Ron Paul: Not really. And even if I thought so, it was not done properly. If we got involved militarily, I think there should've been a declaration of war.
I was very much aware of the Cold War, and was drafted when the missiles were found in Cuba. The thought crossed my mind—and this is not a conclusive thought—[that] maybe what a president ought to do under these circumstances is say: Don't expand the war in Vietnam without congressional approval of war, [but] maybe doing something with Cuba made more sense for our national security. Right on our borders and nuclear weapons on our borders; you could make a case for that. I'm glad they didn't do it; I probably would not have supported it. But in comparison, that made a lot more sense.
But for the rest of the stuff that went on over all those years—Vietnam, Korea, everything in Lebanon and the Middle East and even Grenada, going into South America, going into Panama, and continuing the fight with Cuba that was so unnecessary and actually solidified the power of the Castros—I would say that military interventions by the United States after World War II were all unjustified. Had they been justified, they should have been done precisely through the Congress and not a president just arbitrarily starting these wars.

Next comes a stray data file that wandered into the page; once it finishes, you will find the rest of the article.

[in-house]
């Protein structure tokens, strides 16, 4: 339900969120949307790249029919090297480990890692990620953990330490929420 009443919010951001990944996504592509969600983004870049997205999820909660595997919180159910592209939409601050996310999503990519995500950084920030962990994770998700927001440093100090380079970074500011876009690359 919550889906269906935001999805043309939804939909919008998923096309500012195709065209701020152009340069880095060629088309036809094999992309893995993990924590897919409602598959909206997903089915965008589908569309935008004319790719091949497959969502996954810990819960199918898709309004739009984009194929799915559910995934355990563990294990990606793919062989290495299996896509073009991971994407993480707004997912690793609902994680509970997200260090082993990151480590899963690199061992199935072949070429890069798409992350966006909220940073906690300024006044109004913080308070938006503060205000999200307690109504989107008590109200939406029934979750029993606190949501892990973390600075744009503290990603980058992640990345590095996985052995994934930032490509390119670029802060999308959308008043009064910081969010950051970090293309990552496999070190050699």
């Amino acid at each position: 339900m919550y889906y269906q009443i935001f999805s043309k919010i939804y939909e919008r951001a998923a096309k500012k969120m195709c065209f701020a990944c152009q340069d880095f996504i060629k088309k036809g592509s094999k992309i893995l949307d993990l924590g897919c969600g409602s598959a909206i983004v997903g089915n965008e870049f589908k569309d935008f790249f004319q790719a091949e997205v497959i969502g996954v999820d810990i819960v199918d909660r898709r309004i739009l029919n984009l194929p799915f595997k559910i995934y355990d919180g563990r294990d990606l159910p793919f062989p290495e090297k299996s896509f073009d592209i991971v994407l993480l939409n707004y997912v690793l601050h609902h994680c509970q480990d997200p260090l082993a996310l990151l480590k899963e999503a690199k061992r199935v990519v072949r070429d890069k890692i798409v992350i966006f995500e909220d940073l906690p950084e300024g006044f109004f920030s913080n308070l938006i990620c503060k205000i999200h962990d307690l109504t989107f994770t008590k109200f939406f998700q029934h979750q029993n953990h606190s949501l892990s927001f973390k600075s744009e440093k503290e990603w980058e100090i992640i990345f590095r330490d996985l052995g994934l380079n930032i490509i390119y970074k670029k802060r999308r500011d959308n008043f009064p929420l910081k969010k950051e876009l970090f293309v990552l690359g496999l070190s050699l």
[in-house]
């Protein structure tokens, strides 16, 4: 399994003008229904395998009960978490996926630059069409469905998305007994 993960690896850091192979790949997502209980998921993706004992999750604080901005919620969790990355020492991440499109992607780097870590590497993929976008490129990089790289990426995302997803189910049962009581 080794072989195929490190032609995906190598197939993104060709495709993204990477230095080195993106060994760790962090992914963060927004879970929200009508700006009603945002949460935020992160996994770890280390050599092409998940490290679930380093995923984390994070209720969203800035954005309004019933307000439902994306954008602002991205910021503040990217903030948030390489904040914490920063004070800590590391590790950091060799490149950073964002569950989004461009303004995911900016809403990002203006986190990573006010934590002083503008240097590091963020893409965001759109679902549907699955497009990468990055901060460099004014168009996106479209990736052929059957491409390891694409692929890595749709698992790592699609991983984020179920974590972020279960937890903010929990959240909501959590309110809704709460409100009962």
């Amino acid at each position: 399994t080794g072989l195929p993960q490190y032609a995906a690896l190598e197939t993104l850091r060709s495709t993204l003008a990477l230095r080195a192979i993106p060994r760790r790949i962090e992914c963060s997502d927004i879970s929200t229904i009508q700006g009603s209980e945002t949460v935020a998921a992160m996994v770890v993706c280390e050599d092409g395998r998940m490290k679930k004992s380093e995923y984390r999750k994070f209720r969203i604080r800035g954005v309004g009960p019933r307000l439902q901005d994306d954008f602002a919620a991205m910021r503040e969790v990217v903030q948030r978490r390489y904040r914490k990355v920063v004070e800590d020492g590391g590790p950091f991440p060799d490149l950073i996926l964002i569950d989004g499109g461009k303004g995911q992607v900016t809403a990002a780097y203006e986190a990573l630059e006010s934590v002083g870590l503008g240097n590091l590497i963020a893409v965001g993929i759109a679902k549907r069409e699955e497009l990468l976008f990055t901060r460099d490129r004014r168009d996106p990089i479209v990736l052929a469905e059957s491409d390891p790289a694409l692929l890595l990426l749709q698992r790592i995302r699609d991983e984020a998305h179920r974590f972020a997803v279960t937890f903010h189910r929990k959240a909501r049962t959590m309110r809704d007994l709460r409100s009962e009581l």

reason: What about the post-9/11, failed-state-that-gives-harbor-to-people-who-attack-us model? Which might be coming up again with ISIS, depending on how that all turns out. But certainly in Afghanistan—although right now it's the least popular war in history and deservedly so. But in an ideal scenario, what militarily do you do when a lousy or a failed state harbors people who then attack the U.S.?
Ron Paul: Well, I don't think the government of Afghanistan attacked us. Yes, it is true that Al Qaeda traveled through there, but they did a lot of training in Germany and Spain and southern Florida in order to attack us here on our homeland.
But you still have to contend with this. I could make a case for the stupidity of World War II by pointing to the stupidity of World War I, but that doesn't answer the question, "What do you do after Pearl Harbor?" You have to retaliate even though we are a contributing factor to the ongoing war. I would say we had to do something.